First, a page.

I am! It’s one of my favorite cities in the entire world.
There are lots of Management Reporter sessions to boot. You can go to the Convergence 2013 website, to the session catalog, and do a search on keyword ‘management reporter’. That will pull up the latest schedule.
But for a change of pace, I thought I’d tell you about what I love about New Orleans. I started going when I was about 20. Almost didn’t come home! Honeymooned with my husband there. And have been back many times. I always experience something new about this place. The art, history, music, architecture, food, and people make me fall in love with the city every single time I go.
These are some of my favorites. All but one is in the French Quarter. I walk everywhere, and most of these are casual.
Muriel’s—on a corner overlooking Jackson Square. Snag a flyer on the history of the building. It was built sometime between 1743 and 1762 as a private residence, and was partially burned in a fire that swept the French Quarter in 1788. We’re talking 1700′s! After an extensive renovation, it opened as Muriel’s in March of 2001. I think the architecture is amazing! Be sure to go upstairs and check out the bordello room. I usually grab a drink at the bar and head upstairs to the balcony to enjoy the view. 801 Chartres (pronounced ‘charters’ in New Orleans)
Stanley—also overlooks Jackson Square. Small place, chef-driven. One of my favorites for gumbo. Right across from Muriel’s at 547 St Ann
Fritzels—this is the one place I never miss. New Orleans-y Jazz. My brother describes it as cartoon music from the 20s. If Richard Scott is playing piano, don’t miss—words can’t even describe this world class talent. Every single time, I sit there mesmerized, not believing that I get to hear this live. This is a video of Richard playing Jelly Roll Morton’s Black Bottom Stomp from 1925. 733 Bourbon
Evangeline—These guys are sort of new. The classy one of the bunch with brick walls, gas lights, great food, and it’s quiet enough to hear a conversation. We (Harrigan and I) stumbled across them, newly opened, in late 2011. I was chatting with the bartender/owner, asked him about his dogs and cats, and found out he had FIVE border collies! Well, then I knew I had to introduce my border-collie-aficionado brother who was meeting us the next day. I did, and now his art hangs on their walls. If you see gorgeous watercolors of French cafe scenes from the 1920s on the walls, the artist is my brother Greg! 329 Decatur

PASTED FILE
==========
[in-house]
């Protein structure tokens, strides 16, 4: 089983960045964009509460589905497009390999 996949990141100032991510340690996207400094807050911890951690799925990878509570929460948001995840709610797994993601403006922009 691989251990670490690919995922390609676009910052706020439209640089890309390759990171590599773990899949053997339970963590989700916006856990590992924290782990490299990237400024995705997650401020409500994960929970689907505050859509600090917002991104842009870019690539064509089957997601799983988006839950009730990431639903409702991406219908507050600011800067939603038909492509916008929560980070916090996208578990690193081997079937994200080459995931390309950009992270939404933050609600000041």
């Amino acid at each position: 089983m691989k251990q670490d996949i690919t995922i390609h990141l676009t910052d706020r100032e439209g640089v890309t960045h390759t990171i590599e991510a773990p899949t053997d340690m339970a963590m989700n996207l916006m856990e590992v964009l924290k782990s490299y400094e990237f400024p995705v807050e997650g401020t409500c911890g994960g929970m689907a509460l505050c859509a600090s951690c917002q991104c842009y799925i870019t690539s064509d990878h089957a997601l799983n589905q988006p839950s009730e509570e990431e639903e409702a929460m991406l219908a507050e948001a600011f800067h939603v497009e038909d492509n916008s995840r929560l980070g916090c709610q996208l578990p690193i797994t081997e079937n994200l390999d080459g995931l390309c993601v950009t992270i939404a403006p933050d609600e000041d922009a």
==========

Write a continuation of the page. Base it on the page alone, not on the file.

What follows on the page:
Café Soulé—These guys are very new; I just found them on my last trip. Parisian crepes and other French in a casual setting. They’re right across the street from Antoine’s. 720 St Louis
Café du Monde—Another can’t miss that’s open 24 hours. Beignets and café au lait. My secret—ask for the café au lait “strong”. It’ll taste like Paris, sort of. 800 Decatur
LaFitte’s Blacksmith Shop—lit by candlelight, this may be the oldest building in the country used as a bar. Music is hit or miss but when it’s on it’s REALLY on (1948 Steinway piano in back for singalong); when it’s bad it’s really bad; don’t order a drink til you know what’s up :) 941 Bourbon
Café Amelie—eat outside in their gorgeous courtyard or inside in the historic brick carriage house. This place has great food and is probably the most expensive of the bunch. I’m not big on reservations, but it’s harder and harder to get in here, so I bite the bullet. 912 Royal
Sazerac Bar—in the newly-reopened famous Roosevelt Hotel. I love a sazerac. It’s the oldest American cocktail and was invented (created?) in New Orleans. The Sazerac Bar is a historic place for sazeracs, and the Roosevelt Hotel is eye-popping; I went just for the architecture. 123 Baronne (not in Quarter)
OK, I’m running out of time, so here’s a quick list of the others:
- Lanaux Mansion on Esplanade—in movie Benjamin Button; gorgeous historic mansion bed & breakfast; proprietor Ruth is as fascinating as the history of the house; I haven’t stayed there (yet!)
- Acme Oyster House think it’s on Iberville
- Coops on Decatur—dive bar with good food
- Old Absinthe House at Bourbon and Bienville
- Pat O’Briens on St Peter I think (oh there’s an entrance on Bourbon too) the building is so historic and fascinating
- Carousel Bar on Royal in the Monteleone Hotel has been there since 1948
- Royal Street antique jewelry in shops
- Irene’s is where locals go for Italian—side of building is on Chartres
- Arnaud’s for dressy Sunday brunch; try milk punch, meow
- Arnaud’s French 75 bar
- Camellia Grill on Chartres; great food, fun servers, casual
On a more cautious note, New Orleans is not exactly a safe place, and the French Quarter is no exception. Be careful! If you don’t believe me, google ‘french quarter crime’. It’ll knock your socks off, and not in a good way.
There’s so much more here! Virginie Amélie Avegno was born in 1859 and raised in a 3 story house in the Quarter; I think it’s on Toulouse. Who’s she? She’s better known as Madame Gatreau, the subject of John Singer Sargent’s Madame X painting that caused such a scandal in Paris in 1884.
So many more stories like this! I hope you enjoy New Orleans as much as I do!